Social engineering is the art and science of getting people to comply with your wishes. An example of how this can be better understood would be visualizing a group that is against smoking in public areas. This group will do whatever it can in order to get bills and laws passed to have smoking banned. The wishes of this group would be to ban smoking and in order for an anti smoking law to pass, enough people in the community would need to believe in what the group is fighting for. The group would need to convince the community in a way that the group’s wishes to ban smoking would occur. Laws can be used as tools for social engineering because if certain laws pass, it can be proved that social engineering really does work.
If I was in a position to enact laws, I would focus on laws such as making the driving age higher. I would use social engineering by explaining to my government officials why I believe the age limit should be increased. In Texas, the law requires that persons under the age of 18 to successfully complete a state-approved drivers course before they are able to receive their license. My proposal would be to make the age required to obtain a license to be 21. The reason I would push for this law is due to the amount of accidents that teenagers are involved in. Although I do look at situations such as the fact that we send individuals to war at age 18 and to some it may seem absurd to increase the driving age if we can send an 18 year old to war. Statically, teenagers have a much higher rate of death and accidents due to their age and inexperience.
An area of law that concerns me is the fact that teenagers who drive while under the influence of alcohol also cause a large amount of accidents. The age group most involved in these accidents range from 15 to 24 years of age. Due to the pressures and peer pressure that teens face in our current society, statistics show that one out of ten children ages 12 and 13 use alcohol at least once a month. (Brenner, 2004) Although every state has raised the legal drinking age to 21, this has not detoured teenagers from drinking and driving. Part of my social engineering plan would to have more citizens to get involved in programs such as “safe rides.” This program often involves taxi services that provide free rides to individuals who believe they have had too much to drink and are unable to drive.
Another area that is controversial in the Austin, Texas area where I currently reside is the no smoking laws that certain groups are trying to get passed. There are groups using social engineering to try to pursue the community that smoking should not be allowed in any public areas, including bars. In years past, a case could be made that anti smoking laws in public places such as governmental buildings were designated to protect those who were not smokers. The idea that this group is trying to implement is to bring this law full force to include not only all city buildings, (which has already been enforced) but in all public places. The controversy with this law is that bar owners firmly believe that if individuals are not allowed to smoke in their establishment, the bar owners will lose business and revenue. Supporters of the anti smoking law believe that this law is a “public health issue” but the dangers of even outdoor second hand smoking have never been proved by science. This group in Austin represents a small group of tobacco prohibitionist who don’t like smoking, so they are trying to use the coercive power of government to prohibit people from engaging in a habit that they do not approve of. (Liao, 2005)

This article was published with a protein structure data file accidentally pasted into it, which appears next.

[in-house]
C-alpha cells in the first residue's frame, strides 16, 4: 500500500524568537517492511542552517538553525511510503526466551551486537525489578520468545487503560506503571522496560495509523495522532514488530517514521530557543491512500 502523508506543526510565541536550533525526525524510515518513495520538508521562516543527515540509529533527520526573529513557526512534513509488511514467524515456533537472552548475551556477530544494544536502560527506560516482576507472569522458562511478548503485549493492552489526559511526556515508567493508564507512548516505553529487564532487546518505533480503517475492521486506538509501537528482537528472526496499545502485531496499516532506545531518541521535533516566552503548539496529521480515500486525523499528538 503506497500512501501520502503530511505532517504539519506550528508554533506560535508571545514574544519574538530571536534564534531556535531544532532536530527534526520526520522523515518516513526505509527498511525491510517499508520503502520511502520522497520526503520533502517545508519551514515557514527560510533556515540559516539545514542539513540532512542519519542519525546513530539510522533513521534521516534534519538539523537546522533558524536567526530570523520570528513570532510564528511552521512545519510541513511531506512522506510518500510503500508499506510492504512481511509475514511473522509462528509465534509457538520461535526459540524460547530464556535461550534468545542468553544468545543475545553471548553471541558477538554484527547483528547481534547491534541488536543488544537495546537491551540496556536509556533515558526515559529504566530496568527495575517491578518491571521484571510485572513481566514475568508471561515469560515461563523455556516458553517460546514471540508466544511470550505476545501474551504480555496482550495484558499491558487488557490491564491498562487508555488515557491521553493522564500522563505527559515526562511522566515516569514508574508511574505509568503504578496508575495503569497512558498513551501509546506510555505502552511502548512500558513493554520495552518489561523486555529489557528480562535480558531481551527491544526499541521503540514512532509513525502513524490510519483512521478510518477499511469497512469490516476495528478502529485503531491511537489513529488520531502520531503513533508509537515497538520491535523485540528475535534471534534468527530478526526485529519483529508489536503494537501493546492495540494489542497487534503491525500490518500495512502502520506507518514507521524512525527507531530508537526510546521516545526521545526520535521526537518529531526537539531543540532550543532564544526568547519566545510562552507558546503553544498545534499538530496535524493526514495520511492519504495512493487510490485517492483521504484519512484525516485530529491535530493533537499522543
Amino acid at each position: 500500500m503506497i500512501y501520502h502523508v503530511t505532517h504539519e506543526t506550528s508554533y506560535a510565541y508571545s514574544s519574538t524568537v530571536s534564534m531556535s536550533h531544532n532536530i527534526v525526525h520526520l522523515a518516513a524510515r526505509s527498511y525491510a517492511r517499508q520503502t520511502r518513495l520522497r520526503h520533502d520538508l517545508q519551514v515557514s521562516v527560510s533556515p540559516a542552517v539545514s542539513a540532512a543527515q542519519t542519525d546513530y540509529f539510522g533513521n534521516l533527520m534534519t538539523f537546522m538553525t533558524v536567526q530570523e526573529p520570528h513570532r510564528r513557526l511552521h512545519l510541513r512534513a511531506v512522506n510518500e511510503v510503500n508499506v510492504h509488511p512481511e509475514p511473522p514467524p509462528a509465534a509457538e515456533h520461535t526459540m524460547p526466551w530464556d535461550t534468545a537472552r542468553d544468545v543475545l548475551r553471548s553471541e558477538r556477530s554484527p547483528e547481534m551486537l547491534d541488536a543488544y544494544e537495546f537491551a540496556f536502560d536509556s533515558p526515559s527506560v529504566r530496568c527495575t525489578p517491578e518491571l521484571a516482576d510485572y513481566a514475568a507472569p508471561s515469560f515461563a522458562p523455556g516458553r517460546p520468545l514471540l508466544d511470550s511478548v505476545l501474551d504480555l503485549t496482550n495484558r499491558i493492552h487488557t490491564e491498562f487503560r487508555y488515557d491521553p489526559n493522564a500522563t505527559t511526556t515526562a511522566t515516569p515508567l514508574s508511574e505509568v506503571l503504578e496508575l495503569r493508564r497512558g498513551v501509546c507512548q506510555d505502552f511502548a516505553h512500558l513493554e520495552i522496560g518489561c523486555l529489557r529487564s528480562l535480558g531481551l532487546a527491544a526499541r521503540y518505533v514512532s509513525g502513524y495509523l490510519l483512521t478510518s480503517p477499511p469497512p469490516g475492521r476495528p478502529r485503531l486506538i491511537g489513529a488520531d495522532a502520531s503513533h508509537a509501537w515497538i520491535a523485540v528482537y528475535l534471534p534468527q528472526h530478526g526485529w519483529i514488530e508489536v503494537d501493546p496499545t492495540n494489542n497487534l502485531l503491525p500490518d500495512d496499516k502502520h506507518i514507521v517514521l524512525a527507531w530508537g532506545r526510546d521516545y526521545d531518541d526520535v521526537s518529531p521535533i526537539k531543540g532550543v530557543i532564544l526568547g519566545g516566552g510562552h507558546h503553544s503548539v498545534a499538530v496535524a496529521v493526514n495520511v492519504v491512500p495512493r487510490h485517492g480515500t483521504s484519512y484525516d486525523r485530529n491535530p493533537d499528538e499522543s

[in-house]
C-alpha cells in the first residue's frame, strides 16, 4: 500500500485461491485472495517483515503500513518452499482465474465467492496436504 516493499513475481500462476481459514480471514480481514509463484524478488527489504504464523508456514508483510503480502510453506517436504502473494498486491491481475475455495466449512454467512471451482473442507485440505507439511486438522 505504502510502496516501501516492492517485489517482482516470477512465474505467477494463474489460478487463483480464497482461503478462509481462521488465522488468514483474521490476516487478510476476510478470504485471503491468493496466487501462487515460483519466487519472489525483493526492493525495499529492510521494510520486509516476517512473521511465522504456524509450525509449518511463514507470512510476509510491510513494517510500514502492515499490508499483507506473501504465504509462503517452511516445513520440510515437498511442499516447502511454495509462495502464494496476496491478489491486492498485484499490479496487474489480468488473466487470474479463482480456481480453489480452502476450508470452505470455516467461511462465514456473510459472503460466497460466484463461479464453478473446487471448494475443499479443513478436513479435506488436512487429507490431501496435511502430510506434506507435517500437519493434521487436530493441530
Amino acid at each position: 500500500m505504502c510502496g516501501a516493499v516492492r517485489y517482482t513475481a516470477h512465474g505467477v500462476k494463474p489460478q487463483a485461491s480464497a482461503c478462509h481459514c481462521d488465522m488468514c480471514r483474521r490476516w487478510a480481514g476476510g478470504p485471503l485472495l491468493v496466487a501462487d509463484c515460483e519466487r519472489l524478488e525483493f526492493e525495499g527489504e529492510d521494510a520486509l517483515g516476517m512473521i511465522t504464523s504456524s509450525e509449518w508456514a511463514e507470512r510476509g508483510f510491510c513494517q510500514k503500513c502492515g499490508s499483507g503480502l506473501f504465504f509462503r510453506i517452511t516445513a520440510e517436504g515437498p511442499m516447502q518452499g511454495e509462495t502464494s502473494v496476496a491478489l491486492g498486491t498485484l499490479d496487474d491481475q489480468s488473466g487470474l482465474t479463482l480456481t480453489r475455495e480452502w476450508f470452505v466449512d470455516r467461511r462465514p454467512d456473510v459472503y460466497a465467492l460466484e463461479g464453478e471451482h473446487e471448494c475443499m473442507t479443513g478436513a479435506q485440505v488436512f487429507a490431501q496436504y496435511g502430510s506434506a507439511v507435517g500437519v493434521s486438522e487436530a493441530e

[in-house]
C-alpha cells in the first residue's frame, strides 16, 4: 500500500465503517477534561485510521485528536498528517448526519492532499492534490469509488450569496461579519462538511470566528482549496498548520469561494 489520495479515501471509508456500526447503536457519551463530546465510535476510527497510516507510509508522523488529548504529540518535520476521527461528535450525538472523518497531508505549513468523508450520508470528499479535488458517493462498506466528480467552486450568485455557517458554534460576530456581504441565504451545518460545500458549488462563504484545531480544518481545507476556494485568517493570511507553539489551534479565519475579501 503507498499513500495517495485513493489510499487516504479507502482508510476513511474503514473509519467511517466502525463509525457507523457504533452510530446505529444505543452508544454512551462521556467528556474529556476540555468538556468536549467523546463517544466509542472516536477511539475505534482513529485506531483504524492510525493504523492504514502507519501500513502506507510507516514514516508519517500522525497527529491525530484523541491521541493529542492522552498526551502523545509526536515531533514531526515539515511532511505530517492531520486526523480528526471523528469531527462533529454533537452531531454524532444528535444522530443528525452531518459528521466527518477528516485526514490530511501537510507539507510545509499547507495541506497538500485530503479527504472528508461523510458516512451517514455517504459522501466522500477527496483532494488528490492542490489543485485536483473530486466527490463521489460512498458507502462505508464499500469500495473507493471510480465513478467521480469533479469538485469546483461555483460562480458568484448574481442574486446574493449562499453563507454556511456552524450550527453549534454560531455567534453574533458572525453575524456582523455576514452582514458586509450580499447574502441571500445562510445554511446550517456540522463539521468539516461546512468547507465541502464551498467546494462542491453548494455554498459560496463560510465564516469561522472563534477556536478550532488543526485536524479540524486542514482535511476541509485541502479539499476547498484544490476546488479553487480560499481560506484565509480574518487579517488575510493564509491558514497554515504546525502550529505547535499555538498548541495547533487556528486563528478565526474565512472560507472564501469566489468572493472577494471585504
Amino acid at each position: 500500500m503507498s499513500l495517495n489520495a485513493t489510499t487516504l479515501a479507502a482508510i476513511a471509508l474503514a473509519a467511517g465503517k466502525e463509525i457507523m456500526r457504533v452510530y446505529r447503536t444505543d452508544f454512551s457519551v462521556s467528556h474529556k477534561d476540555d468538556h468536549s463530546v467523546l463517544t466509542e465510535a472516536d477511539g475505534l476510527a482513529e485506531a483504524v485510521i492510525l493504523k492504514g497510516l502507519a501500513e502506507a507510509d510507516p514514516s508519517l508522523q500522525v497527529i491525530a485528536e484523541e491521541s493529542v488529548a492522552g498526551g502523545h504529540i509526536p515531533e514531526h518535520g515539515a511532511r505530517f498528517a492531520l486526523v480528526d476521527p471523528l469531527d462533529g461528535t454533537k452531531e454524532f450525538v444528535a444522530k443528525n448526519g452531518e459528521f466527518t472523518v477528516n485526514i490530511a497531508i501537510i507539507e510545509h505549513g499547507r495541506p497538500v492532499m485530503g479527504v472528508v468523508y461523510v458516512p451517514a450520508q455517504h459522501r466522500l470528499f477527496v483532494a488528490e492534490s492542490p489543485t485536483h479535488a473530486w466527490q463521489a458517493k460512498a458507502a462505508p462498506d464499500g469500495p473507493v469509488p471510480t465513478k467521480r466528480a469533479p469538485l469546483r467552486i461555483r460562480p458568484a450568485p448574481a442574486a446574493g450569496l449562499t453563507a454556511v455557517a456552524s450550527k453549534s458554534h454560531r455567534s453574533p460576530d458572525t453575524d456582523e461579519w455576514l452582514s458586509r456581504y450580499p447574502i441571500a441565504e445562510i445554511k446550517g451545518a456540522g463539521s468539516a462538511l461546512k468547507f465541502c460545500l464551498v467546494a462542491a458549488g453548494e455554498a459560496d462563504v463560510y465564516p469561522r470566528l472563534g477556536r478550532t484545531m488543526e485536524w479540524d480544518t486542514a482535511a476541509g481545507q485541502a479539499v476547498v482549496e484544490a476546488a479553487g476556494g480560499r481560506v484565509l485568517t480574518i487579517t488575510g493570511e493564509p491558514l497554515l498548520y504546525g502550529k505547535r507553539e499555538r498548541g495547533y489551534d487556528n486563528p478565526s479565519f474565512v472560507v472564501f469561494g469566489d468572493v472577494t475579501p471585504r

A final area that I would use laws by means of social engineering would be whether or not children should be made to say the Pledge of Allegiance in schools. I believe that reciting the Pledge should be a decision that is made within a family, not within the government. In Texas, students are not only required to recite the Pledge of Allegiance, but they are required to Pledge Allegiance to the Texas flag. I would use social engineering to pursued individuals to make the Pledge an option for all students. In Texas, a very Republican state, I feel as though pushing this law through our government would be very difficult. (2005)
Although I do not feel social engineering is an area that I would be involved in much, I do feel as though certain laws do need to be reworked in order to please as many individuals in a community as possible. I feel that social engineering can be misleading and mischievous at times. I do not feel as though trying to bribe someone to believe in the same ideas as you is an area that I believe to be something that is morally and ethically correct.
(2005). Retrieved Apr. 17, 2005, from The Pledge of Allegiance and Social Engineering Web site: http://www.vaughnthompson.com/ichthus/archives/2005/01/the_pledge_of_a.php.
Brenner, S. (2004). People Hacking: The Psychology of Social Engineering. Retrieved Apr. 17, 2005, from http://cybercrimes.net/Property/Hacking/Social%20Engineering/PsychSocEng/PsySocEng.html.
Liao, R. (2005). Retrieved Apr. 16, 2005, from Bar Owners Weigh in on Austin Smoking Debate Web site: http://www.dailytexanonline.com/news/2005/03/21/TopStories/Bar-Owners.Weigh.In.On.Austin.Smoking.Debate-898663.shtml.
Pearsey, N. (2005). Retrieved Apr. 16, 2005, from How Judges Make the Law Web site: http://www.unitedseniors.org/full_story.cfm?article_id=73&category_id=3.